“Khwabnagar? Where is Khwabnagar.” He then searched the map frantically. “Is this it?” He asked as he pointed to a point on the map.
“We’re going to Khwabnagr?” The Preacher’s voice was shrill with excitement.
“Khwabnagar? Is it anything like the Urals? I miss them sometimes.” The Russian weighed in.
Trauer kept quiet.
“Trauer I appreciate your diving into your past. I am sorry for prying into it.” I apologized.
“Twice in one day. You did it once at Sabir’s office, that I understood, but in the truck again and you had to wake me up for it? Don’t you see? You’re my friend. All of this will come to you gradually when the times OK.” He shot at me.
“Sorry.” I mumbled.
“Don’t you see?” he was not letting down, “someday you will have to know all this. You will be the heir to all of my stories. You will propagate my life’s work and mistakes so no one makes them in the future.” On finishing his sentence, he inhaled deeply and held his breath. After a few seconds he exhaled and repeated the cycle; Trauer was busy in relaxation exercises.
“Don’t worry Comrade!” shrieked The Russian. “It’s not you. He is upset that you had pressed him so hard for something he was already willing to give to you. I mean he would have told you all of this eventually.”
The awkwardness in the Jeep lingered on for more than an hour. The country side around us was teeming with life. The blue of the sky had returned. It was almost sinful having all of the guys shut up because of me.
“I don’t believe the Doc did anything wrong.” Amir whispered into Trauer’s ear. “Cut him some slack, he is not even arguing when he should be protesting for his good intentions. He was curious that’s all. He also needs an apology Trauer, give it to him.”
Amir’s arbitration was assuring.
“Sorry.” Trauer said carefully as he made a sharp turn.
“Well done Amir, by the way, shouldn’t we be debating where we are going right now and why?” Sabir said as he turned the map around once again.
“Well its the most beautiful place in the New Republic. We might relax for a few days.” Trauer replied.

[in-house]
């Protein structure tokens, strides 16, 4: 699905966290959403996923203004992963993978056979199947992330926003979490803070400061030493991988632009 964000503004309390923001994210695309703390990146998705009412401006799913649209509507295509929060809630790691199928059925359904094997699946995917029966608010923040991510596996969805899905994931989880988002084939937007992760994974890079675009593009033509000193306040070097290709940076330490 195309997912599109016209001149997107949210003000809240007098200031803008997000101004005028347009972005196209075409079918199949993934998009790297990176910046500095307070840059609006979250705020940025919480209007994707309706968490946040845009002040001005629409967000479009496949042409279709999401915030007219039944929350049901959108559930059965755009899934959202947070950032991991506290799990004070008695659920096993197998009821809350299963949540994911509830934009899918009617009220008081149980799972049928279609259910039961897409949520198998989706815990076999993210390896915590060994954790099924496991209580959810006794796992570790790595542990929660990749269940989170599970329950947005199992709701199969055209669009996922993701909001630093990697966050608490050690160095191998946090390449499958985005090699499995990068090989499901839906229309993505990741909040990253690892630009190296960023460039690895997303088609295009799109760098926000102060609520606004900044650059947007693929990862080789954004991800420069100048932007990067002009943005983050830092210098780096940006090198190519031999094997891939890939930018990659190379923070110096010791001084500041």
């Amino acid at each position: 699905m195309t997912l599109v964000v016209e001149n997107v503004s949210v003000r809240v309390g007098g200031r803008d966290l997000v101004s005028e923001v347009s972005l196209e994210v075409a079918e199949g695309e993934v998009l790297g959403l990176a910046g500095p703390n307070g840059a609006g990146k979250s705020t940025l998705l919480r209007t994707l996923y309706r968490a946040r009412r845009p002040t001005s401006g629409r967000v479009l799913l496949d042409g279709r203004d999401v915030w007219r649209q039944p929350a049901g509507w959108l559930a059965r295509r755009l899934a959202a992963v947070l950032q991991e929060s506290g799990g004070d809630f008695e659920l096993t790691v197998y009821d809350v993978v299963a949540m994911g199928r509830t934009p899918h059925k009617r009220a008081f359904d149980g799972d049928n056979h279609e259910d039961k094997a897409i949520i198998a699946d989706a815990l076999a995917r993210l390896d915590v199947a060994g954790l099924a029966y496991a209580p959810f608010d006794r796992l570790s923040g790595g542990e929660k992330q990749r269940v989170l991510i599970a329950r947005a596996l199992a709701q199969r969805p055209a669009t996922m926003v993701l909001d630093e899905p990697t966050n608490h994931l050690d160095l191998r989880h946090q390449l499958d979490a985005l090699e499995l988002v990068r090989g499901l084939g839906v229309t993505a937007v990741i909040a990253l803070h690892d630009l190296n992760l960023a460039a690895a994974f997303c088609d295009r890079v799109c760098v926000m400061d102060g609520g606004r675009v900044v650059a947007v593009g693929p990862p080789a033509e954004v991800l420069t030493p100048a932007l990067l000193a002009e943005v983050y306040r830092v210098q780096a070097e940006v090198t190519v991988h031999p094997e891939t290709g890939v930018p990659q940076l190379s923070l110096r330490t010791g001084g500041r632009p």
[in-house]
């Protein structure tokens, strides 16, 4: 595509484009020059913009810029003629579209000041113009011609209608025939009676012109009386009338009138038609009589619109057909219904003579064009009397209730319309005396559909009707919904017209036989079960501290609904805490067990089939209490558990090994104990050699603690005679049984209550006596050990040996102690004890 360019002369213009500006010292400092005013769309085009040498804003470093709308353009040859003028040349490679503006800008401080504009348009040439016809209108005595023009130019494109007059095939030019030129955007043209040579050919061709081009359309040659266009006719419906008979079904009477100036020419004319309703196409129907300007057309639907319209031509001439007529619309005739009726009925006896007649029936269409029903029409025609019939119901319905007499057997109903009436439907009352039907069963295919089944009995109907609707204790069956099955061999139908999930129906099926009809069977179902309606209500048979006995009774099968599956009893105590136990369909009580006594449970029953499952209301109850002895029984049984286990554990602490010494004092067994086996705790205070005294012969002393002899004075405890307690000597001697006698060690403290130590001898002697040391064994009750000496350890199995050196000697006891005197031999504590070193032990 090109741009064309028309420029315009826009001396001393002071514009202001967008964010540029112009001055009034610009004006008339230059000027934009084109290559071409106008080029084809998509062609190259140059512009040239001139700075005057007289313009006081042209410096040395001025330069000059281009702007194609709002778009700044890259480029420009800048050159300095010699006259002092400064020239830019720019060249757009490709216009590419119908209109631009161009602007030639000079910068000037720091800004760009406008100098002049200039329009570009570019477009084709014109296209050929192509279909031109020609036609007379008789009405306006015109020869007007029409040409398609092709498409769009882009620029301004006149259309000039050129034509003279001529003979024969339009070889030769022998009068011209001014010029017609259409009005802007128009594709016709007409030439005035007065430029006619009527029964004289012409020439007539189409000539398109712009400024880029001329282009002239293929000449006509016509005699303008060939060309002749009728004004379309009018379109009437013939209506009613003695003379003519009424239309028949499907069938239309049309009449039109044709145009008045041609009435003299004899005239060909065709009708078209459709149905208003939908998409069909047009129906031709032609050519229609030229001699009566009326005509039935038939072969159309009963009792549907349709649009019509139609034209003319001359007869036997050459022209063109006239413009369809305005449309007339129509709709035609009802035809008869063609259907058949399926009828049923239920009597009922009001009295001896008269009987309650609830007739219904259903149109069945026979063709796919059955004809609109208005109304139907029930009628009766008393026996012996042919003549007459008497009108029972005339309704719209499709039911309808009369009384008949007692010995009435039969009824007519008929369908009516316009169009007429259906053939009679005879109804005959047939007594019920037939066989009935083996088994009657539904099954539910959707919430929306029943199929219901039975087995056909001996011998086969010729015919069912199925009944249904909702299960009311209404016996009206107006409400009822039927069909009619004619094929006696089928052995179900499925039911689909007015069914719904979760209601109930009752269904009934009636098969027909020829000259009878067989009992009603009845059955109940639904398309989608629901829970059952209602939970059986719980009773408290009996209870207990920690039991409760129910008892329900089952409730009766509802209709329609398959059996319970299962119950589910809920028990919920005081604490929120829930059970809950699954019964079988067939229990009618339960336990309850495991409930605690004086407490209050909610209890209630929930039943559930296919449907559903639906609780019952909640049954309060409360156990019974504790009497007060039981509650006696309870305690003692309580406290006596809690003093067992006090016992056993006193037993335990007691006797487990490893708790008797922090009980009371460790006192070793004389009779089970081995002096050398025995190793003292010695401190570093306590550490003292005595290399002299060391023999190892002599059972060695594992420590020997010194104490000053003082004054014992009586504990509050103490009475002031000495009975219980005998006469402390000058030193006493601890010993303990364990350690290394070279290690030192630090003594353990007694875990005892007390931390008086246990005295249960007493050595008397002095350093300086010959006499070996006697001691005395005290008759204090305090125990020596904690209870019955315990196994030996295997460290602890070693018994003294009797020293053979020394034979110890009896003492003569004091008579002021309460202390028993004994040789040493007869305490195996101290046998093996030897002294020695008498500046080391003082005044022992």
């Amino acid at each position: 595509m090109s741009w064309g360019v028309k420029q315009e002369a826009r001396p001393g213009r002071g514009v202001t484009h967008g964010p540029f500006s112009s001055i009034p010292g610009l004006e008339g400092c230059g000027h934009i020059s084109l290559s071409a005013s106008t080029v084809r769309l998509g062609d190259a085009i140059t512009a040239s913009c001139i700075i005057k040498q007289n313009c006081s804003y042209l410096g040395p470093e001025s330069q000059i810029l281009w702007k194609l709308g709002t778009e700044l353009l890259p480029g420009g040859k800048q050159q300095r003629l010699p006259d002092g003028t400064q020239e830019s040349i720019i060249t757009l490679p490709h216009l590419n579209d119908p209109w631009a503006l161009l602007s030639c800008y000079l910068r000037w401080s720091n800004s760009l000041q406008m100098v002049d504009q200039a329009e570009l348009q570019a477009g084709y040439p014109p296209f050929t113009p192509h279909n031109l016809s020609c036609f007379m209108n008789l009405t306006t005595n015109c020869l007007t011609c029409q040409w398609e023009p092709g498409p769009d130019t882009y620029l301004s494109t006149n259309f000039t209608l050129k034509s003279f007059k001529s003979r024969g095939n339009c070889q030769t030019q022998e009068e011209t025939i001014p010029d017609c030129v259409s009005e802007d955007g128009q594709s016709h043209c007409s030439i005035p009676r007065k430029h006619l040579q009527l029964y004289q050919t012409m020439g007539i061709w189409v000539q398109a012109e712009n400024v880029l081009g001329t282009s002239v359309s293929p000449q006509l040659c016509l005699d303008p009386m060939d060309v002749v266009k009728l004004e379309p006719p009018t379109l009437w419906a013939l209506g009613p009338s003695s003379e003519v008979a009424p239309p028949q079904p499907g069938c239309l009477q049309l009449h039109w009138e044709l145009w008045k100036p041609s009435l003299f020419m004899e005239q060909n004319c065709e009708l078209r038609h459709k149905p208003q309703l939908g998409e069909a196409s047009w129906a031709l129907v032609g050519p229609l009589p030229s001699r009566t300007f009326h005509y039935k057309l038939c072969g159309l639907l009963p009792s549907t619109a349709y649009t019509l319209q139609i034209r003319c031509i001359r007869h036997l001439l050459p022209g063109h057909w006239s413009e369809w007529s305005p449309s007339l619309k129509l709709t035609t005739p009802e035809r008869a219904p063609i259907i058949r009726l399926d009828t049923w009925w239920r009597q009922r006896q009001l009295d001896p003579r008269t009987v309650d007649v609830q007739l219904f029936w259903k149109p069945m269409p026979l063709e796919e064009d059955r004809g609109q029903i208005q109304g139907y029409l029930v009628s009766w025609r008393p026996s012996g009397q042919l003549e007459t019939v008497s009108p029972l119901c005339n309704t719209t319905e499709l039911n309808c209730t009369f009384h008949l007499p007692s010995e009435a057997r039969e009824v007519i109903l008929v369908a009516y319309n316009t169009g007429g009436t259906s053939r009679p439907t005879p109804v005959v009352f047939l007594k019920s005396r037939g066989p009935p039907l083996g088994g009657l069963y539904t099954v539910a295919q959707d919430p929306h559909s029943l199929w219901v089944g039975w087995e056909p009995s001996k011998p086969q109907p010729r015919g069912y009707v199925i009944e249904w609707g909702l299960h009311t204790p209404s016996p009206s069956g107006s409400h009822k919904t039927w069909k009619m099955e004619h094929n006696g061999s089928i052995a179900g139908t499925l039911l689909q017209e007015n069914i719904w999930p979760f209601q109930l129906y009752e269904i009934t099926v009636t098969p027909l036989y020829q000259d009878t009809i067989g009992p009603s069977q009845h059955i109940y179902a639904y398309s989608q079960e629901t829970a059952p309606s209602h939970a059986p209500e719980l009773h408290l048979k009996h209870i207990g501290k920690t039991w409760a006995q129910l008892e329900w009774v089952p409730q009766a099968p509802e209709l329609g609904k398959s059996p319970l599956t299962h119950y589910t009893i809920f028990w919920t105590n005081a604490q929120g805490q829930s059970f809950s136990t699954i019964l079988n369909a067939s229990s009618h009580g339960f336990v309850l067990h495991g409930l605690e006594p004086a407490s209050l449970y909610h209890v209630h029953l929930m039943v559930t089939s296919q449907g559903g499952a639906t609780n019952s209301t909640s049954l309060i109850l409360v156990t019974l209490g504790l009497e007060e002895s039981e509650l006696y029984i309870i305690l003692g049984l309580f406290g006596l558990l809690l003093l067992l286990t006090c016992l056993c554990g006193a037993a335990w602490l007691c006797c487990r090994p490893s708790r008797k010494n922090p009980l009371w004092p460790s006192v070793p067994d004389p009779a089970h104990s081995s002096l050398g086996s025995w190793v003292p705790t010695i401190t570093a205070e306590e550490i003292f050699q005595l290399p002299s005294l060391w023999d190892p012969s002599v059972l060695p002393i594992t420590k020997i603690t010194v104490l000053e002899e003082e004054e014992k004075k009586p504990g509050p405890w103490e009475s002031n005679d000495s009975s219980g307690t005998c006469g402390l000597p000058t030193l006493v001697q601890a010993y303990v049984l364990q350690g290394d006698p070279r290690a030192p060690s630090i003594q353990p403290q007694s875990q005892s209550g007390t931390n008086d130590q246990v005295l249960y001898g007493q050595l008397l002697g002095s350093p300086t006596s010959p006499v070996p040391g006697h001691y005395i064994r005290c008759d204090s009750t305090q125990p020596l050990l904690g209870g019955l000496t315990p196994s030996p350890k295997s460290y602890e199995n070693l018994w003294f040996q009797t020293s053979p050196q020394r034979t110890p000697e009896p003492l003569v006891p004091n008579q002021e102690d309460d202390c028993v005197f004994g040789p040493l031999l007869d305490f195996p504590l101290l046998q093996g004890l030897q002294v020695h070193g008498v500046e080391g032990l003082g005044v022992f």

“A few days?” Rakh asked gradually.
“It could be a few weeks.” The Russian almost jumped with joy.
“What man?” I felt too weak to protest. “ I haven’t packed that sort of money.”
“Don’t worry, we will think of something Doc.” Sabir turned from the front passengers seat.
“All of us high earning bachelors can spare some money for a good time, can’t we?” Amir insisted. Every one in the Jeep agreed. It was as if Trauer had been waiting for an opportunity to leave town at the earliest. He couldn’t rely entirely on national holidays for long trips into the mountains. Maybe his panic attacks were a genuine issue. Maybe it was a bit of both. The important thing was that as enjoyable as the things were turning out to be, the resentment and self loathing was growing inside me. The reason was that I felt being pushed around and I was not being trusted with the facts. I wanted to push back, I wanted to bargain a bit, show some stubbornness in other words.
“I always wanted to go to Khwabnagar. I even wrote a poem about it, its called well what do you know, ‘Khwabnagar’. Care to listen?” Rakh was excited.
“No, not now.” insisted Sabir.
“Its really good, you’ve got to listen.” Rakh was clearly upset.
“We will when we get there.”Sabir shot back.
“Whats wrong? This is a long journey. Someone has to say something.” Rakh’s face was growing redder.
“Come to think of it,” Sabir ignored Rakh, “How far is this Khwabnagar of yours? Eh Trauer?”
“About 4 hours to Tarnuba. 4 hours after that to Pinha, and 10 hours beyond that to Khwabnagar. 17-18 hours I think.” Trauer answered.
“Ahm ahm, my poem?” Rakh asked again.
“OK, lets here it.” Sabir resigned.